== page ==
13. Brian Kilpatrick Says:

    Lovely racist, dismissive, jingoistic responses from Lisa (who lived there from 82-85 (what more residency to understand a people and time than that?) and Lori above, (a self-proclaimed “life-long New Yorker” -more like Westchester NY), who consider themselves neighborhood and linguistic “experts” to condemn the term LOISAIDA as irrelevant gibberish.

    Here is the history of the word LOISAIDA:

    The name Loisaida is Spanglish, combined from Lower East Side. Coined in an effort to instill feelings of neighborhood pride and ownership in the Puerto Rican community, it was adopted at a community meeting held in the Cardinal Spellman Center on 2nd Street in 1975. My mother attended, in one of her more lucid states, and I sat on the floor, enjoying the optimism of the civil process. There was a sense of joy and purpose in the people there, a conviction they could enact positive change in a desperately poor ghetto. I have found claim online that the term was coined by Chino Garcia and Bimbo Rivas. At the meeting it was offered up by a beautiful, vivacious Puerto Rican woman who chaired the gathering. It was accepted unanimously, and the name radiated into neighborhood use.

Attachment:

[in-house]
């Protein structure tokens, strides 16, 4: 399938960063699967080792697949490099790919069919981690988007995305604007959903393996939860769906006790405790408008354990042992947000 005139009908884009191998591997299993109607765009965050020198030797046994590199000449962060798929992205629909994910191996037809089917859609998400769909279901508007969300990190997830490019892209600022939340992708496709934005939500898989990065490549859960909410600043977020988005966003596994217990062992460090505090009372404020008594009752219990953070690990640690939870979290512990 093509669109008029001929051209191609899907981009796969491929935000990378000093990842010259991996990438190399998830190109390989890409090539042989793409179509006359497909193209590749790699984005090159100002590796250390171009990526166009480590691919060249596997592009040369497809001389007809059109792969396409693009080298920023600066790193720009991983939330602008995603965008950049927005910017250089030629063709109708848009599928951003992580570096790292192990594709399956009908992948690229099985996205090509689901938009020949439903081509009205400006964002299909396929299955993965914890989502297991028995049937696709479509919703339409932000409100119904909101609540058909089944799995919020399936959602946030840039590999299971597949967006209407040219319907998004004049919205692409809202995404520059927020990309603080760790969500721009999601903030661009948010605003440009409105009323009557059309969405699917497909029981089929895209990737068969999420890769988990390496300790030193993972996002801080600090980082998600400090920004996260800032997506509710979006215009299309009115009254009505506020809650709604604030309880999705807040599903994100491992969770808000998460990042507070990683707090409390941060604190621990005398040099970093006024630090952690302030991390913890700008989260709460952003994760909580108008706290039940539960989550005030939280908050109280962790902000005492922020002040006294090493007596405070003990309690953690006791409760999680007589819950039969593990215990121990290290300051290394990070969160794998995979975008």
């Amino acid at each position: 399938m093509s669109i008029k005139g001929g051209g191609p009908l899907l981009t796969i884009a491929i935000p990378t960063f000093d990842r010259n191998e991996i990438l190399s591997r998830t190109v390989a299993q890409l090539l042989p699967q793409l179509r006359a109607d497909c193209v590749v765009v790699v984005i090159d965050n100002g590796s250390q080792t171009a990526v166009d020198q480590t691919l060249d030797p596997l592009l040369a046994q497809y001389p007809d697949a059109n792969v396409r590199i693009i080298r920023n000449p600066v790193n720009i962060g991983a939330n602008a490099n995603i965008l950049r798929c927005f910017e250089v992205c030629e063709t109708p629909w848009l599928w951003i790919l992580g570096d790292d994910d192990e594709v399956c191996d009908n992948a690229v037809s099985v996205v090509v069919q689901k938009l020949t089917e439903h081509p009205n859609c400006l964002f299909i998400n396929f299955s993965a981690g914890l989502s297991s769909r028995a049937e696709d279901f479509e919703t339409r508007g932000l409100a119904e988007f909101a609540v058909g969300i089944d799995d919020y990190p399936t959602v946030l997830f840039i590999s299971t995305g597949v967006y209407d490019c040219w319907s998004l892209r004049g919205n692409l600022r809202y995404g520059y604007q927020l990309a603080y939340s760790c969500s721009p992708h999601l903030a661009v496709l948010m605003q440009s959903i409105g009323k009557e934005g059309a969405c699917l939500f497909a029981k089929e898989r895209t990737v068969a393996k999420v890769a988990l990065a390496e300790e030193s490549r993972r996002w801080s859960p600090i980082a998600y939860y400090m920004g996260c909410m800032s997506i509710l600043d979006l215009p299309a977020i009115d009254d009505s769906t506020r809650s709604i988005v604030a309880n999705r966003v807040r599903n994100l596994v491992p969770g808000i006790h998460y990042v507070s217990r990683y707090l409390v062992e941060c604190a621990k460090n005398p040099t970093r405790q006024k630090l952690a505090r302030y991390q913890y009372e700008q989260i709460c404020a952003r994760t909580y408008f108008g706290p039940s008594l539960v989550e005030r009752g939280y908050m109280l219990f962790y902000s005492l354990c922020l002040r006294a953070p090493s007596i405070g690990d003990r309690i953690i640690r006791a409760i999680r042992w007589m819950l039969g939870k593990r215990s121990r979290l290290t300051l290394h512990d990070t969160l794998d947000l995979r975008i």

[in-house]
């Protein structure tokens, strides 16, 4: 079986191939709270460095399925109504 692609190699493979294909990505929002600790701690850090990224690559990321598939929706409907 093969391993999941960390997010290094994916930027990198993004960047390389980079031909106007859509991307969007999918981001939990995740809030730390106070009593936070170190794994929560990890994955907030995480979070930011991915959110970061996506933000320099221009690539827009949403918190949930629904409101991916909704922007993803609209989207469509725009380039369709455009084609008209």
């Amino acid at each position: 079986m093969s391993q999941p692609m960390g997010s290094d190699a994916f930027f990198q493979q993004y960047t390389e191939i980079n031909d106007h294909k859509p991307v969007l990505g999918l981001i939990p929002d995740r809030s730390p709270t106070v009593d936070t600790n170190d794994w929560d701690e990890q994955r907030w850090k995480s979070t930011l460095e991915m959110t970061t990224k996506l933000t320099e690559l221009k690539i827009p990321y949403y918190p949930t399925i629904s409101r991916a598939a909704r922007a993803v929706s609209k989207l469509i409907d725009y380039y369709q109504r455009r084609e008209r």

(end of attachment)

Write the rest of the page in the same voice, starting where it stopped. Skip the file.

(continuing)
Copyright 2016 Brian Kilpatrick

    You’re welcome.

    • Zoé Says:

      I agree w/ you Brian. I lived on East 1rst St. I moved to the neighbourhood in 1980. (But was a local before that). All my Spanish speaking Puerto Rican New Yorker neighbours on the block & farther called it that.

      And honestly it was also the way the elderly Puerto Rican grandmothers & grandfathers there pronounced it. So it probably wasn’t so much invented for the sake of pride – but rather *written* out *spelled* that way out of pride. That was the true pronounciation.